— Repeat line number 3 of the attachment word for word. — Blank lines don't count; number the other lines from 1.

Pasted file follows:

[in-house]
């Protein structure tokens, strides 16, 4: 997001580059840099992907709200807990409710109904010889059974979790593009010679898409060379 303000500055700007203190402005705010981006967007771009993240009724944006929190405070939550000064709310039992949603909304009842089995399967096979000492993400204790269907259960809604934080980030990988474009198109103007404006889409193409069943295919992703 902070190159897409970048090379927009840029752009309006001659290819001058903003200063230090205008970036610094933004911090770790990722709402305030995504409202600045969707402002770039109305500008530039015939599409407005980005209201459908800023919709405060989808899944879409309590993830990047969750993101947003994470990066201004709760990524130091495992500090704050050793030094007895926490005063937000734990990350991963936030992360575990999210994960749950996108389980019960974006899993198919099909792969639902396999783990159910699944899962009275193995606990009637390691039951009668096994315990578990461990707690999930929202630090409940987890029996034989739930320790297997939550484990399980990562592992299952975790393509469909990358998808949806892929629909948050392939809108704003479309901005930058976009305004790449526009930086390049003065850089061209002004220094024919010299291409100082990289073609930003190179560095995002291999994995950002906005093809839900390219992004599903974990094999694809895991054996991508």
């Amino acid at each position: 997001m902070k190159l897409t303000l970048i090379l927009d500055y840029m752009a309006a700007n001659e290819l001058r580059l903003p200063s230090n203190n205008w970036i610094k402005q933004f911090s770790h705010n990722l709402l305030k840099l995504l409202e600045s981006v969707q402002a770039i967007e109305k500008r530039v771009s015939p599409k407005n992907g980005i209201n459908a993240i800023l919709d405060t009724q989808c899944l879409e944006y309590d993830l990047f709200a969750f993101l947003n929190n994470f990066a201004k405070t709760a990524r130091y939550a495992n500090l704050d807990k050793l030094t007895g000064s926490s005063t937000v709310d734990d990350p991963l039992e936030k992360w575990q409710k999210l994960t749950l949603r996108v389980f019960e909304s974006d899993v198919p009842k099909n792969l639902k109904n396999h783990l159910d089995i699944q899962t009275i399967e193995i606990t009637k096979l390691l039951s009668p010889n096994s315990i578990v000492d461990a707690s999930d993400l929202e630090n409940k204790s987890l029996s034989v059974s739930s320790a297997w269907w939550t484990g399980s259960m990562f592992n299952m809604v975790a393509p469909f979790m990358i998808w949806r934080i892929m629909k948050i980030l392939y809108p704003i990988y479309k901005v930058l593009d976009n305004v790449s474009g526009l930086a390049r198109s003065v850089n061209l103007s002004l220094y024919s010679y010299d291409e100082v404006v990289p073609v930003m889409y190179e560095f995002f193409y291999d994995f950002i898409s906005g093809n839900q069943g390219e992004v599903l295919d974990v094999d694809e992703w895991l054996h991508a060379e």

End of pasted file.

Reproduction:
């Amino acid at each position: 997001m902070k190159l897409t303000l970048i090379l927009d500055y840029m752009a309006a700007n001659e290819l001058r580059l903003p200063s230090n203190n205008w970036i610094k402005q933004f911090s770790h705010n990722l709402l305030k840099l995504l409202e600045s981006v969707q402002a770039i967007e109305k500008r530039v771009s015939p599409k407005n992907g980005i209201n459908a993240i800023l919709d405060t009724q989808c899944l879409e944006y309590d993830l990047f709200a969750f993101l947003n929190n994470f990066a201004k405070t709760a990524r130091y939550a495992n500090l704050d807990k050793l030094t007895g000064s926490s005063t937000v709310d734990d990350p991963l039992e936030k992360w575990q409710k999210l994960t749950l949603r996108v389980f019960e909304s974006d899993v198919p009842k099909n792969l639902k109904n396999h783990l159910d089995i699944q899962t009275i399967e193995i606990t009637k096979l390691l039951s009668p010889n096994s315990i578990v000492d461990a707690s999930d993400l929202e630090n409940k204790s987890l029996s034989v059974s739930s320790a297997w269907w939550t484990g399980s259960m990562f592992n299952m809604v975790a393509p469909f979790m990358i998808w949806r934080i892929m629909k948050i980030l392939y809108p704003i990988y479309k901005v930058l593009d976009n305004v790449s474009g526009l930086a390049r198109s003065v850089n061209l103007s002004l220094y024919s010679y010299d291409e100082v404006v990289p073609v930003m889409y190179e560095f995002f193409y291999d994995f950002i898409s906005g093809n839900q069943g390219e992004v599903l295919d974990v094999d694809e992703w895991l054996h991508a060379e």